Thanks to some interesting work by a think tank in Arizona, I got a heads up that their state also shows charter schools doing better on the 2017 National Assessment of Educational Progress. It turns out that scores were reported both for the entire group of students enrolled in charters and non-charters but also for Hispanic students. Figure 1, assembled with the NAEP Data Explorer, shows how this turns out.
First, the “All Student” scores for both types of schools are shown in woodgrain bars. The NAEP Scale Scores for the charter school students are in the light brown wood grain and the results for all the non-charter students are in the very dark brown wood grain.
For example, looking at the first set of bars for Grade 8 NAEP Math, the students in charter schools scored 304 while the students who were not in charter schools only scored 279. This difference is statistically significant.
Now, look at the two untextured bars in that set, colored bright red for the Hispanics in charter schools and in soft green for the Hispanics not in charter schools. The charter school Hispanics scored 287 and the Hispanics not in charters only scored 267. That was also a statistically significant difference.
The first set of bars shows us something even more remarkable. The Hispanics in Arizona’s charter schools actually outscored the “All Student” average score for the students who are not in charters. The All Student average would include white students, too, so this result is rather remarkable (unfortunately, the NAEP didn’t report separate scores for whites in either charters or non-charters, so I can’t explore this more deeply).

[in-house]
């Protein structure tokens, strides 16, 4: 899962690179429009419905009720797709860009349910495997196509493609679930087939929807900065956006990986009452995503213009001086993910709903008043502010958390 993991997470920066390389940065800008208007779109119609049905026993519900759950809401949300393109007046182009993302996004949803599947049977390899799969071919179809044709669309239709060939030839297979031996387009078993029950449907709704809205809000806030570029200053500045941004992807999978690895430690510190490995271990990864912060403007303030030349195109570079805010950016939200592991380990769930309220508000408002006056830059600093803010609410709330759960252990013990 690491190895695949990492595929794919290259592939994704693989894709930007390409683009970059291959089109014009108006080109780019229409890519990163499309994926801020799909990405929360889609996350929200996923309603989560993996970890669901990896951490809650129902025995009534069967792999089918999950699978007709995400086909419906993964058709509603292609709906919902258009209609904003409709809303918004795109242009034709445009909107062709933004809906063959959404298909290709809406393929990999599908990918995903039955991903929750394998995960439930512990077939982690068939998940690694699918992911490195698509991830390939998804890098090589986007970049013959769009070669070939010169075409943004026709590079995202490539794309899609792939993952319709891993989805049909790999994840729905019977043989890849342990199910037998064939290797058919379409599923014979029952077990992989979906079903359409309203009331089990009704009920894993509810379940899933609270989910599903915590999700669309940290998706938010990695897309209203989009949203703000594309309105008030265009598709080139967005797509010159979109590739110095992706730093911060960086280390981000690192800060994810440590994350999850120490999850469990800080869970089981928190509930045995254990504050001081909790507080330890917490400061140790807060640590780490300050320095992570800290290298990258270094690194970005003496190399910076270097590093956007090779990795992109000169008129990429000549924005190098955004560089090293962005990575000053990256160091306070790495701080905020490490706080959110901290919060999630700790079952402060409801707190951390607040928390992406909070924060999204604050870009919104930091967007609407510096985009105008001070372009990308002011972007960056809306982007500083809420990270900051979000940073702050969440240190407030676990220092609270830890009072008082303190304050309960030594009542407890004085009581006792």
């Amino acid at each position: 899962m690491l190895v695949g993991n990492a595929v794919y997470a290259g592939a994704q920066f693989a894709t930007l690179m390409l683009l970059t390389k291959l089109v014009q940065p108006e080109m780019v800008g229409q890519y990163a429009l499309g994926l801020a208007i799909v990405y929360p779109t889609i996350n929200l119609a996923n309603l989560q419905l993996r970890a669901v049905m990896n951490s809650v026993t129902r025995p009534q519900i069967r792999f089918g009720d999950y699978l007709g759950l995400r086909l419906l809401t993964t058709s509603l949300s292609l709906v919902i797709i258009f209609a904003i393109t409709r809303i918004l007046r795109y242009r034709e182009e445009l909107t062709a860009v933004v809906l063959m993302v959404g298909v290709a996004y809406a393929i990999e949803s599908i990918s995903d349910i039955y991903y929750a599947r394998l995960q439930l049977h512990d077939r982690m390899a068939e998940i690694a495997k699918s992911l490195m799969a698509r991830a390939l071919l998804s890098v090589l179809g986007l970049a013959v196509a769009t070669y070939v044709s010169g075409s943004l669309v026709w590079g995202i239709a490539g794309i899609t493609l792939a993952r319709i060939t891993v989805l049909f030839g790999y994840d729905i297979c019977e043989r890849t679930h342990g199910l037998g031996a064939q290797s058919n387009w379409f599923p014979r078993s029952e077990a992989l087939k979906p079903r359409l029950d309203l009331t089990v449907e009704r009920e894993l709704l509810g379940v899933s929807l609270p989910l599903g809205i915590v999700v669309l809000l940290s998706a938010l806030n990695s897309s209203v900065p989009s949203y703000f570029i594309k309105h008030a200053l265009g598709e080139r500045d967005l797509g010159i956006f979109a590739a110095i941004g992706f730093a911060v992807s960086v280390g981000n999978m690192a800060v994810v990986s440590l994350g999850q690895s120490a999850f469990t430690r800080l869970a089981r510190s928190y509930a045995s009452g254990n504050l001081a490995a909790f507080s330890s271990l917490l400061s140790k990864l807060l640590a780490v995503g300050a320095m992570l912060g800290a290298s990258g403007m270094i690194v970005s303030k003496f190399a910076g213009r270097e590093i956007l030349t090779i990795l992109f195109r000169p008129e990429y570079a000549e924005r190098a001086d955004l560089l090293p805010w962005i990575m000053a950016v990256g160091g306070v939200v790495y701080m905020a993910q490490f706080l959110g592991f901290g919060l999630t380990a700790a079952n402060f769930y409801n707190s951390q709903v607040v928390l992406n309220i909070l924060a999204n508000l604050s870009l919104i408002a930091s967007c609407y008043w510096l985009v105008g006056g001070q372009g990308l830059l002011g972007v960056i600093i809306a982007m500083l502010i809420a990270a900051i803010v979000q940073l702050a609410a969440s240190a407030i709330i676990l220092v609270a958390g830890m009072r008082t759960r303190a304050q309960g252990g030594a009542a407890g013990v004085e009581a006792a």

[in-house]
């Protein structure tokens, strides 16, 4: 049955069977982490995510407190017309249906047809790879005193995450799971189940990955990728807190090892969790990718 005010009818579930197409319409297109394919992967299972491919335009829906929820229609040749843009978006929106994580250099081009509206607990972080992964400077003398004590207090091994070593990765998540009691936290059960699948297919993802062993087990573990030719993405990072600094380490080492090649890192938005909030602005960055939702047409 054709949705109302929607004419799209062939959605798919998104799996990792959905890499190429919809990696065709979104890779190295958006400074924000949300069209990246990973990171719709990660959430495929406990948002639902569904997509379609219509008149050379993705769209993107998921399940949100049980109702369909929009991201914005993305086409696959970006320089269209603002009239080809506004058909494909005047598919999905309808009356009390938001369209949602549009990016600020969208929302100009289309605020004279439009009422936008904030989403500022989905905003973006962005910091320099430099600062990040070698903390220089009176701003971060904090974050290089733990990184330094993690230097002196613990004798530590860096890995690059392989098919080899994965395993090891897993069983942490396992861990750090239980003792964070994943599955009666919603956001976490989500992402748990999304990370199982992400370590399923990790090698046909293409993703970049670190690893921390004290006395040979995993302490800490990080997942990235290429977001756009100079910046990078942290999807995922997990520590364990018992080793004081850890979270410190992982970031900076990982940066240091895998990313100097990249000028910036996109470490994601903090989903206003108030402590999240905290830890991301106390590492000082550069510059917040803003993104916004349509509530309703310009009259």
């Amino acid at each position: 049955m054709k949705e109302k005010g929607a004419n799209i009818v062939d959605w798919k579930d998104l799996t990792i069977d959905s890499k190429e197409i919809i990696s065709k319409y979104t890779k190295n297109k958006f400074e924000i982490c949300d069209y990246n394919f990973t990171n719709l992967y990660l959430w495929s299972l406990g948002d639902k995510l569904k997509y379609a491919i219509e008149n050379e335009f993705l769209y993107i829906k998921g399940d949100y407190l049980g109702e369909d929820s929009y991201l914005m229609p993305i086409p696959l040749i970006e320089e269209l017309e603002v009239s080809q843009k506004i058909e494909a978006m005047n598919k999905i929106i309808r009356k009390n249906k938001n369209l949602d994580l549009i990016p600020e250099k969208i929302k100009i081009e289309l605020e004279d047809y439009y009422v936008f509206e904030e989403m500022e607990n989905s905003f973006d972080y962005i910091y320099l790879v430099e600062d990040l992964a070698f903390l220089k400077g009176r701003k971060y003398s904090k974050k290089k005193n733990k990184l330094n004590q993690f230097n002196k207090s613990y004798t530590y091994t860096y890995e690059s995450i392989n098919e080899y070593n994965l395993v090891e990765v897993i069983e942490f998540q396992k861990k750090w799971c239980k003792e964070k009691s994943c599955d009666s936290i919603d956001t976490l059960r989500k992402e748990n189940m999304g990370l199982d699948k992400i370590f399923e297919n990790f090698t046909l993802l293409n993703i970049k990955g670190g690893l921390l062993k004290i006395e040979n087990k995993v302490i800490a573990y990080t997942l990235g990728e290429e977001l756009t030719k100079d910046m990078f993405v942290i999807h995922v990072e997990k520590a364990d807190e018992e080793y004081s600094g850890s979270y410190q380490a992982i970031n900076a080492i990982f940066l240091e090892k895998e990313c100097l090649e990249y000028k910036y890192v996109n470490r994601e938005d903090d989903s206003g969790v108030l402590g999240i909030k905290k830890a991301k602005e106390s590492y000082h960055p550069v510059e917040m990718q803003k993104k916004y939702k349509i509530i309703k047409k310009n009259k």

Looking at Grade 8 NAEP Reading shows the same patterns and the differences for the charters and non-charters for both the All Student results and the Hispanics are again statistically significant.
The fourth grade results are not so dramatic, and the differences are not actually statistically significant, either. However, the pattern of charters outscoring non-charters is present in the published scores, and since none of these results show a flip-flop where non-charters outscore charters, it is likely that a small positive benefit for charters is present in the fourth grade, as well.
Even though issues of sample size and the inability to track student progress over time in charters makes it harder for charters to show an advantage on the NAEP, Arizona shows again that charters are pulling ahead and they can do that for minority kids in particular.